Eighty-four percent of small-business employees are happy in their current job, according to the 2017 Aflac Small Business Happiness Report. And nearly half agree that most—or all—of their happiness stems from the fact that they work for a small business.
What’s the secret?
At a small company, it’s easier to see that you’re making a difference, and to have a feel for your value at the firm. Almost a quarter cited “seeing the fruits of their labor” as the best part of working for a small business. Others felt that their input mattered or that they were noticed by people who mattered—something that might be missing at a large corporation.
“The sense of being able to make a difference at work isn’t limited to small-business employees, but it’s a major driving factor for them,” Aflac’s report says. “Of the survey participants who have previously worked for a large company, 67% said that feeling more appreciated was a benefit of working for a small company versus a large one.”
Dustin Montgomery, who works as a digital marketing specialist for a small firm, agrees with those sentiments. “Everyone wants to do work that has an impact, and in a small company, you can often see the impact of your work on a daily basis,” Montgomery says. “The level of control and responsibility you can take for your position and the company is far greater than you would see elsewhere. In some cases, you might be doing work similar to that of a C-level executive at a bigger company.”
Other perks, according to people in the field:
Independence: “With a small company, you have so many more opportunities for autonomy,” says Keema D. Small, principal/executive talent acquisition advisor with TalentAnswers. “You in turn learn more from your colleagues, and thus you grow as an employee because you have the freedom to express your opinion, be more creative and come up with new resolutions. In a large company, you are kept in a silo and if you don’t have the right manager, you don’t have an opportunity to display your talent.”
Collaboration: “Working as part of a smaller team helps to unify the team members,” says Steve Pritchard, HR consultant for photo booth company Dreambooth. “They have the same goal to achieve, and it’s easier to create a good working relationship with a small number of people than it is to try to do the same with a large one. There’s the opportunity to get to know the rest of the team as people, rather than just coworkers, which not only helps morale, but also helps to form friendships.”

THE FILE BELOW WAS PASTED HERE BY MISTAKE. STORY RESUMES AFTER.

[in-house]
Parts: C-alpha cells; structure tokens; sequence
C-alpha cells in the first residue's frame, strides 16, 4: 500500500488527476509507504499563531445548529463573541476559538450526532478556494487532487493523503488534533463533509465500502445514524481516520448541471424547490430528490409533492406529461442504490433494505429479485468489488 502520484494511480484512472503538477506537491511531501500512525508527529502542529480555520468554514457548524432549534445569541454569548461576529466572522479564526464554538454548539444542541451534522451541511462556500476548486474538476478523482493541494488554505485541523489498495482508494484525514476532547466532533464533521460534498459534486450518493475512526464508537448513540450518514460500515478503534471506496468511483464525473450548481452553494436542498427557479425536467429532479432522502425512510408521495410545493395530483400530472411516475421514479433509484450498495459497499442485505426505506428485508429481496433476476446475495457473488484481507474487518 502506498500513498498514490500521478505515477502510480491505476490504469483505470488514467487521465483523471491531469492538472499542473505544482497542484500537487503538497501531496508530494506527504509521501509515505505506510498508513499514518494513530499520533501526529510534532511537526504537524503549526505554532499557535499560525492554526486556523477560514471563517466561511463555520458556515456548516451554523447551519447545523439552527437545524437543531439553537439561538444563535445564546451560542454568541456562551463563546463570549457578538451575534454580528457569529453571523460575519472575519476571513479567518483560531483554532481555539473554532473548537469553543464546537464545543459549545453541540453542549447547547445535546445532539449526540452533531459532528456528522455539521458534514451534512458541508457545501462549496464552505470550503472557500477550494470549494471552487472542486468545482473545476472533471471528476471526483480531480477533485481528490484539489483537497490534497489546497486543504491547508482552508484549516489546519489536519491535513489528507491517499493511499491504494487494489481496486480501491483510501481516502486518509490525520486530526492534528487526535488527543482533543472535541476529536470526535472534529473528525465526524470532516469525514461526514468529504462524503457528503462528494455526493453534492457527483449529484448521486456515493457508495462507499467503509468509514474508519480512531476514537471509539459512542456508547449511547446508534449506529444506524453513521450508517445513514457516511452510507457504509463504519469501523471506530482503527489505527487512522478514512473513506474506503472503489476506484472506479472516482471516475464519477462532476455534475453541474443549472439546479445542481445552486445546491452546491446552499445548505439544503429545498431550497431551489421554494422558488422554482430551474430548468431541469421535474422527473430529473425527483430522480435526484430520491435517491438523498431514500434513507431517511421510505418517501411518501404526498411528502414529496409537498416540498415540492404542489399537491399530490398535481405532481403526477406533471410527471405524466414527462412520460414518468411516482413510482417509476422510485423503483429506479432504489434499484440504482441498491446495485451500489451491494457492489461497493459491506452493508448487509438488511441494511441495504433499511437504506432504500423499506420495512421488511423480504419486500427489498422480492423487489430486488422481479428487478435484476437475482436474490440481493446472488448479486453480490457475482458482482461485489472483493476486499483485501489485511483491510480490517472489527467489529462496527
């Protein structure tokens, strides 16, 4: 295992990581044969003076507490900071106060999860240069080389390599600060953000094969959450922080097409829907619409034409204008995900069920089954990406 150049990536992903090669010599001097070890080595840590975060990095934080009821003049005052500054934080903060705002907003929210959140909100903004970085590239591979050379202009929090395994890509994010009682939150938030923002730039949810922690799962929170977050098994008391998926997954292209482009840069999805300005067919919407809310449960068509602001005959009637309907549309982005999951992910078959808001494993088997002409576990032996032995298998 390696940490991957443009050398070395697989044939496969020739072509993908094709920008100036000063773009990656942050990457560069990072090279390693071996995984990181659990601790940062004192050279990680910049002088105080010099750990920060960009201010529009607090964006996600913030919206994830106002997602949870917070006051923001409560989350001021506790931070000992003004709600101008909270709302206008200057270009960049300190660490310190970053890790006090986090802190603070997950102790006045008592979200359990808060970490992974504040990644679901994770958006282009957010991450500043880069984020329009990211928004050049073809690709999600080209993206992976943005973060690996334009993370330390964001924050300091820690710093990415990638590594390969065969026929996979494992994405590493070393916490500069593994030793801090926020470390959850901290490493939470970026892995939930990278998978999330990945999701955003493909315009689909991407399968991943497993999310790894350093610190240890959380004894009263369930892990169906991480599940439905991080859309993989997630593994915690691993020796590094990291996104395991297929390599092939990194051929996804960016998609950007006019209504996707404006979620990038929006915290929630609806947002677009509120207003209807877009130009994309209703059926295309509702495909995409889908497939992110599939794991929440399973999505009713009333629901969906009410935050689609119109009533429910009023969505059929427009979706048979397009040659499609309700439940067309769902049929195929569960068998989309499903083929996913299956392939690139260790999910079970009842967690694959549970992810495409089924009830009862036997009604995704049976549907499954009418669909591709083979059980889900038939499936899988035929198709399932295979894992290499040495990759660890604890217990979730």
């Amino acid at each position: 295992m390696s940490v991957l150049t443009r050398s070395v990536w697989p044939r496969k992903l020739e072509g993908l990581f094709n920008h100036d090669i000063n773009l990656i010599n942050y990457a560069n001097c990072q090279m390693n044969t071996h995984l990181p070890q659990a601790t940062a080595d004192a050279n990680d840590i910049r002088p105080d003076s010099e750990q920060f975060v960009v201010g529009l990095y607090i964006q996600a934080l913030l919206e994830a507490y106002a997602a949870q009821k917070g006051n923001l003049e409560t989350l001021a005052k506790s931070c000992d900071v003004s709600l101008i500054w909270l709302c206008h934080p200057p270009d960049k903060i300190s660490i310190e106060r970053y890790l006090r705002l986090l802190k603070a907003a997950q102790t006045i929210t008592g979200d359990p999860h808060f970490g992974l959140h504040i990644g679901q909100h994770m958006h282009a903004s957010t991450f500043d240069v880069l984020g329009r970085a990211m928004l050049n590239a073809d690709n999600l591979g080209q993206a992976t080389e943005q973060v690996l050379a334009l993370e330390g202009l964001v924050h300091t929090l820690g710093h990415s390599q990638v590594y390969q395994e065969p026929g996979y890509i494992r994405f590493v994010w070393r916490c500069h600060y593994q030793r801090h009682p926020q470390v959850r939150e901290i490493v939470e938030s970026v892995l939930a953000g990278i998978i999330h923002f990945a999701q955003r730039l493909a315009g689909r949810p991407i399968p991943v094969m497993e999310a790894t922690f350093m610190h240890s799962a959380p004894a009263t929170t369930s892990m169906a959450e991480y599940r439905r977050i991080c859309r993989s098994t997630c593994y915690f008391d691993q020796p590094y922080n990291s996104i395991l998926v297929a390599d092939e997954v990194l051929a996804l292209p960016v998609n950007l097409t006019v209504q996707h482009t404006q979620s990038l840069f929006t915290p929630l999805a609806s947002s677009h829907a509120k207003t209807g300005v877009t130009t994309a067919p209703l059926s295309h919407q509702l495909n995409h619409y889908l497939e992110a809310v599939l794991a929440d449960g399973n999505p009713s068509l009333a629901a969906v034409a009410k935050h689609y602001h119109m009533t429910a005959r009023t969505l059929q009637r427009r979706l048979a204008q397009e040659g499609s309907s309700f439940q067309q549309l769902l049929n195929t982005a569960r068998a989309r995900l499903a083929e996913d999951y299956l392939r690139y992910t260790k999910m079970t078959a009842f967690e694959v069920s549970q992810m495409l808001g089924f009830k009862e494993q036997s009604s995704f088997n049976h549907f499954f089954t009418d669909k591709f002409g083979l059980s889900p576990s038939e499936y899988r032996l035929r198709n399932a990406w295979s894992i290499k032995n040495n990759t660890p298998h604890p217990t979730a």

You feel heard. “We currently have around 50 people,” says Zachary Painter, a career adviser and hiring manager at ResumeGenius.com. “Recently, we hired a new marketer for our marketing department. He told me after three weeks that he really liked it here because he felt his department leads actually value his opinions. This happens less as your company grows.”
Experience. “Working at a smaller company usually means wearing more hats, which helps you become more well-rounded,” says Kelly Donovan, principal of career services firm Kelly Donovan & Associates. “Even if your position is focused on sales, for example, you might also gain experience with operations, financial management and other areas. Even if you envision yourself being at a Fortune 500 firm, rounding out your experience with a couple of years at a smaller company can give you better insight for the next role at a large company.”
Ladder-climbing potential. “For people who don’t have all the check-the-box letters (BS, MBA, Ph.D., etc.) those degrees often have less impact on your promotability than your past career results,” says Mike McRitchie, a career and small business strategist. “It is more of a meritocracy than in a large company.”
Invention. “Small companies tend to be more nimble and decisive with fewer decision-making barriers,” says Cheryl Lynch Simpson, a career, job search and LinkedIn coach. “Less tied to ‘the way we’ve always done it,’ they are open to innovation and new ways of doing business, while larger firms are sometimes stymied by an inability to move forward rapidly or change business directions as needed.”
Access to higher-ups. “Small businesses have flatter hierarchies, so you have more face time with senior business leaders than you might in a larger organization,” says Michelle Petrazzuolo, founder and CEO of career services firm Level Up Prep. “You can meet someone who could become a long-term mentor, or even be brought along to high-level meetings as a learning opportunity. You will expand your network quickly in a closely-knit neighborhood.”
An article by Kate Ashford published on Forbes.com